But the brass crown hanging over that entire scene and number is Tina Marie DeSimone as Mazeppa, and she’s packing enough brass to knockout all of Kansas. Pluck, punch, and panache do not begin to describe the confidence and bravado that DeSimone exudes in this number, strutting through “You Gotta Get a Gimmick” with unwavering pride. Her gruff-and-tumble vocals fit the number superbly and only enhance the attitude she brings to the character when it’s time for her to bump it— and she really bumps it with that trumpet! Selling the number, riling up the audience for good measure, and slaying the song with ferocious intensity, DeSimone owns Mazeppa with clear-cut confidence for miles. Hands down, outside of Rose herself, DeSimone’s Mazeppa is arguably one of the best features in this production of Gypsy.
Though her stage time is brief, Dainty June (Louisa Tringali) leaves a lasting impact on the audience in addition to leaving her footprint on the narrative heart of the tale. Tringali boasts a vocal prowess that is perfect for the character, and does her best to match the energy and enthusiasm as put forth by Baby June in the earlier scenes. Tringali even manages to capture the shrill squeals for which Baby June is most noted, though produces a more mature tonality when singing. Packing a summer’s worth of campiness into her number “Broadway”, Tringali creates two distinctive sides of Dainty June— the one her mother wants to see on stage— and the one who is desperate to be her own individual. Tringali masterfully separates these two sides of the character, and the transition between the two is seen most clearly during the office scene she shares with Louise (MaryKate Brouillet.) There is a vigorous moment of heart-pouring before the pair enter a surprisingly sisterly duet, “If Momma Was Married”, where their harmonies blend delightfully together to carry out the bittersweet intentions of the song.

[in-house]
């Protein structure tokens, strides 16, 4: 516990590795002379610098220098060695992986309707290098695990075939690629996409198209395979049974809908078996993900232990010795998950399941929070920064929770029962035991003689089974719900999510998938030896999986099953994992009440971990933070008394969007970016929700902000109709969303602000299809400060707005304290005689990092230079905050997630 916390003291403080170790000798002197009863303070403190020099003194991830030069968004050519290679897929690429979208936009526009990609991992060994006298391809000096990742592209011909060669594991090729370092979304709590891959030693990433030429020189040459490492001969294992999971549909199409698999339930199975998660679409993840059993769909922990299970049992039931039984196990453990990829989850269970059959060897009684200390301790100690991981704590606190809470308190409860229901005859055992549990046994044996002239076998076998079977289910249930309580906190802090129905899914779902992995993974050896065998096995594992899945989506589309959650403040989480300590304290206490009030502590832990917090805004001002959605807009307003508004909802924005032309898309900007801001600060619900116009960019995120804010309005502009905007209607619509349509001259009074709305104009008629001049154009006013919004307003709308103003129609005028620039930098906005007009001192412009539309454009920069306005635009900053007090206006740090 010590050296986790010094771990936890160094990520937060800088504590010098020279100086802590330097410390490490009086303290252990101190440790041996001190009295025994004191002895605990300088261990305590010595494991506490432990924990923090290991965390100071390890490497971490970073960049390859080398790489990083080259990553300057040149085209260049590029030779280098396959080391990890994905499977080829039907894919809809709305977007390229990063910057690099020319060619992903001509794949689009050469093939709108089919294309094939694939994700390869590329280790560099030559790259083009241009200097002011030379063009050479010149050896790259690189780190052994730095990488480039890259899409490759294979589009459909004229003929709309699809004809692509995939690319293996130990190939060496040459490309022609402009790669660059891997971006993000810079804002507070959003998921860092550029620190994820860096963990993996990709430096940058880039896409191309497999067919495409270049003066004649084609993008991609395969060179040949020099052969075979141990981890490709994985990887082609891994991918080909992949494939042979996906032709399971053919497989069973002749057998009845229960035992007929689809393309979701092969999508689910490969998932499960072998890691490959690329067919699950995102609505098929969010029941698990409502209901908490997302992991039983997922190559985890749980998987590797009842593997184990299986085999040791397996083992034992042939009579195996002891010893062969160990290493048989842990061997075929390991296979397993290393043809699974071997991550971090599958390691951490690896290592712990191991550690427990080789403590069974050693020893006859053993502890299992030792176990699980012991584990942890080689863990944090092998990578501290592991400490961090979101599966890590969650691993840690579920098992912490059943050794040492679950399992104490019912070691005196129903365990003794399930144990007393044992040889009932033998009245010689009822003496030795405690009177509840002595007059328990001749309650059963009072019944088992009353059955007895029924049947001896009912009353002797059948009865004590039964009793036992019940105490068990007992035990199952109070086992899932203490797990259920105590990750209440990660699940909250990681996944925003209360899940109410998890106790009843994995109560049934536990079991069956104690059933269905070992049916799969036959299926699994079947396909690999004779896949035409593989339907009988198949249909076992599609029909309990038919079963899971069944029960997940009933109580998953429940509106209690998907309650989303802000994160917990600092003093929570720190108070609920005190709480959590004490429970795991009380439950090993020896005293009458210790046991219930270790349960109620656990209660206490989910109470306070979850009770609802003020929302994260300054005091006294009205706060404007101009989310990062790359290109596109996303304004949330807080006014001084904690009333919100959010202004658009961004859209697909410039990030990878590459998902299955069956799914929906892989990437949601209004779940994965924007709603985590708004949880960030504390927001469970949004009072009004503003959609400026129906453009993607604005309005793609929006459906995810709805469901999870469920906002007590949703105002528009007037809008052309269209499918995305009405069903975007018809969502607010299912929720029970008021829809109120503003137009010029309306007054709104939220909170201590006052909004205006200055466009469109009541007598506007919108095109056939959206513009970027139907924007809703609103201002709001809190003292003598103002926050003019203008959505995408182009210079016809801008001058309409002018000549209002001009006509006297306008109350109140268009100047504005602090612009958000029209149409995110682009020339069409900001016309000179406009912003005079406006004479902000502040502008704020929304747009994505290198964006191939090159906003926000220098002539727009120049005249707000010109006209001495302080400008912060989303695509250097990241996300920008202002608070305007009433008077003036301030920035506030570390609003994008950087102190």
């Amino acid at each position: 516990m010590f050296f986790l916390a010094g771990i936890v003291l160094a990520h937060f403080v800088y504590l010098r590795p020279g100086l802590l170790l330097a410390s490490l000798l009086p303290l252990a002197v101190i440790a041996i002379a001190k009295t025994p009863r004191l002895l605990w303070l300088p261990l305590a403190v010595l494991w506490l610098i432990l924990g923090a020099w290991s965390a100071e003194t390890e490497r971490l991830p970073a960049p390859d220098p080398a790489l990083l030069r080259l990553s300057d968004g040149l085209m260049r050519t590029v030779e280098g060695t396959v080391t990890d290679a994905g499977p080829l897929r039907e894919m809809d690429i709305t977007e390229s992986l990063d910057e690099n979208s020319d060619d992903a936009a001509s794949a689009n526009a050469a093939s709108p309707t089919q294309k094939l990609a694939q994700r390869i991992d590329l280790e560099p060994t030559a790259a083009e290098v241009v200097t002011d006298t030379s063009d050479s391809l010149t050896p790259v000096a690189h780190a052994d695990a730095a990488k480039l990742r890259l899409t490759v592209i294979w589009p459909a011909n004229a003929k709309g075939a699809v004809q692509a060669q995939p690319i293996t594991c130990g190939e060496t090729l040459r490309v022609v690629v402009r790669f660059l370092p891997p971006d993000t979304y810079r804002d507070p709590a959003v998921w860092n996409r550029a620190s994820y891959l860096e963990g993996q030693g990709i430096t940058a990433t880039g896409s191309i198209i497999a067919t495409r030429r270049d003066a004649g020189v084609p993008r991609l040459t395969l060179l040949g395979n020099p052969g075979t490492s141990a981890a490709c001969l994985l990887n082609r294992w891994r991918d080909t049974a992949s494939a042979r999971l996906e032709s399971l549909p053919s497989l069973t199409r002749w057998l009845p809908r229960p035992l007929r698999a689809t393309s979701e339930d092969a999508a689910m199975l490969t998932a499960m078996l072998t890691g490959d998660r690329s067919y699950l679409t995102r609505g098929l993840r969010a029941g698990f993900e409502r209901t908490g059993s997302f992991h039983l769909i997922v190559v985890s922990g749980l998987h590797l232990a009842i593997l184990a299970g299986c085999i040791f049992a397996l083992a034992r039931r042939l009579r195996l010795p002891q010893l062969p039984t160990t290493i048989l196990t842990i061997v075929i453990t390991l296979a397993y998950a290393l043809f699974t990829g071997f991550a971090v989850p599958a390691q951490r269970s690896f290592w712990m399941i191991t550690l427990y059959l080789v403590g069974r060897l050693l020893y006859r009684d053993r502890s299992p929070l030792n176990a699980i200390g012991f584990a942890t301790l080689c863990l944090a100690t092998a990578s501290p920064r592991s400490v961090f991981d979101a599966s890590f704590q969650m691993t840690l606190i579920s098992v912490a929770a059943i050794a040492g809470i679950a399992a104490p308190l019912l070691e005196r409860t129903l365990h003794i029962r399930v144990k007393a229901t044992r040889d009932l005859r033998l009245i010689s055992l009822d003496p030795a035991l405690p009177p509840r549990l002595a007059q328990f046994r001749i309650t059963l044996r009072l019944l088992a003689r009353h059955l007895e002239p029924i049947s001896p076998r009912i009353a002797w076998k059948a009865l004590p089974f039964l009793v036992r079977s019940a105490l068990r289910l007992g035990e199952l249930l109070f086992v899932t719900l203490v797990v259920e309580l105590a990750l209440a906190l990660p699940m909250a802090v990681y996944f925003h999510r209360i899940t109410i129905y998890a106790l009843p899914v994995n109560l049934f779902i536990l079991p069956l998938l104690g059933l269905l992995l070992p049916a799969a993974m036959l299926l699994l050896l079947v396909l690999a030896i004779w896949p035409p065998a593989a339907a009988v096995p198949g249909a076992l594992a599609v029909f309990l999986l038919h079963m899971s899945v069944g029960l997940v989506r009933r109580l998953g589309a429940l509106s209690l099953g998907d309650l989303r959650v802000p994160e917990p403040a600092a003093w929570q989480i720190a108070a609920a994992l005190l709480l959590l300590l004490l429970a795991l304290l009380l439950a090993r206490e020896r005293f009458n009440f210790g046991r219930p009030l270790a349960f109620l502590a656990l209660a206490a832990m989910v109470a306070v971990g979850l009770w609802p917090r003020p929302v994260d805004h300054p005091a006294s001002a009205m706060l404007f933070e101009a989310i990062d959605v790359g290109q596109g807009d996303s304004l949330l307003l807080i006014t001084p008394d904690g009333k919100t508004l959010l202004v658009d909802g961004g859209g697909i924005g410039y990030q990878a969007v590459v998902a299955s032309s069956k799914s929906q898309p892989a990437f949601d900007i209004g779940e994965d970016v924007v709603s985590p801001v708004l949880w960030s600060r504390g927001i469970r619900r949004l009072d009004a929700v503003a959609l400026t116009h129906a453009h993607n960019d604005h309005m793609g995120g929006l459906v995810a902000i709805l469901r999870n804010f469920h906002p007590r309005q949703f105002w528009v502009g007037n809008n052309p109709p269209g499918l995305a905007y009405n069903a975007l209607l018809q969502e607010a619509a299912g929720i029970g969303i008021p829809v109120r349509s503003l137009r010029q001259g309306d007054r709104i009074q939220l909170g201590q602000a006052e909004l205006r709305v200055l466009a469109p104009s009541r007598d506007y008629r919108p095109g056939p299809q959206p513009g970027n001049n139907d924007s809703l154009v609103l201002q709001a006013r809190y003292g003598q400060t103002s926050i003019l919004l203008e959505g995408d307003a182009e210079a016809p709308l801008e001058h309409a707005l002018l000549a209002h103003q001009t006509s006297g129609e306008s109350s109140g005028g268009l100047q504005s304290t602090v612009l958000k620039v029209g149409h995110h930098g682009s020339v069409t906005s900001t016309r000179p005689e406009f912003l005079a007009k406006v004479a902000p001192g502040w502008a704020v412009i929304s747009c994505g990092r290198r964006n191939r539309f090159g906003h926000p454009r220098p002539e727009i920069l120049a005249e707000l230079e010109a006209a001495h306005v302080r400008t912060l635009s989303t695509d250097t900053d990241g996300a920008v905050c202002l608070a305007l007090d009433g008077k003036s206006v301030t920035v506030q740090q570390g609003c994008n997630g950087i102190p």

Astonishing character transformations explode out of MaryKate Brouillet’s Louise, creating a riveting story behind the character. Brouillet, who starts off as the timid and meager mousy version of Louise, succinctly defines each step of the character’s path with an outburst here, a growth spurt of confidence there, and ultimately evolves Louise from mealy-mouthed mouse into a ravishing, scintillating Gypsy Rose Lee. Not only is Brouillet’s transformation of Louise a physically visible one, but her growth is readily witnessed in her vocality and the way she sings Louise’s songs. “Little Lamb” is a delicate, mournful lullaby of crushed hopes and vacant dreams, while “Gypsy Strip Routine”, which features a myriad of locations and dazzling costumes, is a bombastic and seductive assault on the senses, fully transitioning mouse to magnificent. Brouillet is grounded in the character and finally comes into her own against Rose at the show’s conclusion; this is a most rewarding feat for the audience to experience.